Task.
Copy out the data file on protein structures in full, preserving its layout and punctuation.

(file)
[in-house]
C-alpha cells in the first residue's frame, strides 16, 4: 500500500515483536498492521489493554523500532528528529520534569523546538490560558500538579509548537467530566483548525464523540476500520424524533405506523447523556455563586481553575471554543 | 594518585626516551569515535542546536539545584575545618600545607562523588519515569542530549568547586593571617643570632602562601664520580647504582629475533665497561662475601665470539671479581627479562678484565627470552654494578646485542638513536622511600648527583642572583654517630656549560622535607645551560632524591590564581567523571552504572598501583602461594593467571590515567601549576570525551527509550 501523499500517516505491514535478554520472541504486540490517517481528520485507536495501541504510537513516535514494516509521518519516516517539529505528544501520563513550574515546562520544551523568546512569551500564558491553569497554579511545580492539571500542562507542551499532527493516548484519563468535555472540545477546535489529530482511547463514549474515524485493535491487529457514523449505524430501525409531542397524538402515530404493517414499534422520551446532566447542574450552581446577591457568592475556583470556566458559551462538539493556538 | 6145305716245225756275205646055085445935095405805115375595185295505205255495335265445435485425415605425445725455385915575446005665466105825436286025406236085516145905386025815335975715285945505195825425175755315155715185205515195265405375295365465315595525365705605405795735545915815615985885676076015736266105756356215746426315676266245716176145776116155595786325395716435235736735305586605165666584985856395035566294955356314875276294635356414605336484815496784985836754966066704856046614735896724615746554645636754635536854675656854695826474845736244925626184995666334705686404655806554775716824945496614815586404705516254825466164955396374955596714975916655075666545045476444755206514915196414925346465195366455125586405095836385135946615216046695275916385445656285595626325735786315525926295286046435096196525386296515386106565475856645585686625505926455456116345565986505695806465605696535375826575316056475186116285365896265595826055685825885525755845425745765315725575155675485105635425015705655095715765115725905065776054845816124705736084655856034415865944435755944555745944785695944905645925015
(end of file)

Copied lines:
[in-house]
C-alpha cells in the first residue's frame, strides 16, 4: 500500500515483536498492521489493554523500532528528529520534569523546538490560558500538579509548537467530566483548525464523540476500520424524533405506523447523556455563586481553575471554543 | 594518585626516551569515535542546536539545584575545618600545607562523588519515569542530549568547586593571617643570632602562601664520580647504582629475533665497561662475601665470539671479581627479562678484565627470552654494578646485542638513536622511600648527583642572583654517630656549560622535607645551560632524591590564581567523571552504572598501583602461594593467571590515567601549576570525551527509550 501523499500517516505491514535478554520472541504486540490517517481528520485507536495501541504510537513516535514494516509521518519516516517539529505528544501520563513550574515546562520544551523568546512569551500564558491553569497554579511545580492539571500542562507542551499532527493516548484519563468535555472540545477546535489529530482511547463514549474515524485493535491487529457514523449505524430501525409531542397524538402515530404493517414499534422520551446532566447542574450552581446577591457568592475556583470556566458559551462538539493556538 | 6145305716245225756275205646055085445935095405805115375595185295505205255495335265445435485425415605425445725455385915575446005665466105825436286025406236085516145905386025815335975715285945505195825425175755315155715185205515195265405375295365465315595525365705605405795735545915815615985885676076015736266105756356215746426315676266245716176145776116155595786325395716435235736735305586605165666584985856395035566294955356314875276294635356414605336484815496784985836754966066704856046614735896724615746554645636754635536854675656854695826474845736244925626184995666334705686404655806554775716824945496614815586404705516254825466164955396374955596714975916655075666545045476444755206514915196414925346465195366455125586405095836385135946615216046695275916385445656285595626325735786315525926295286046435096196525386296515386106565475856645585686625505926455456116345565986505695806465605696535375826575316056475186116285365896265595826055685825885525755845425745765315725575155675485105635425015705655095715765115725905065776054845816124705736084655856034415865944435755944555745944785695944905645925015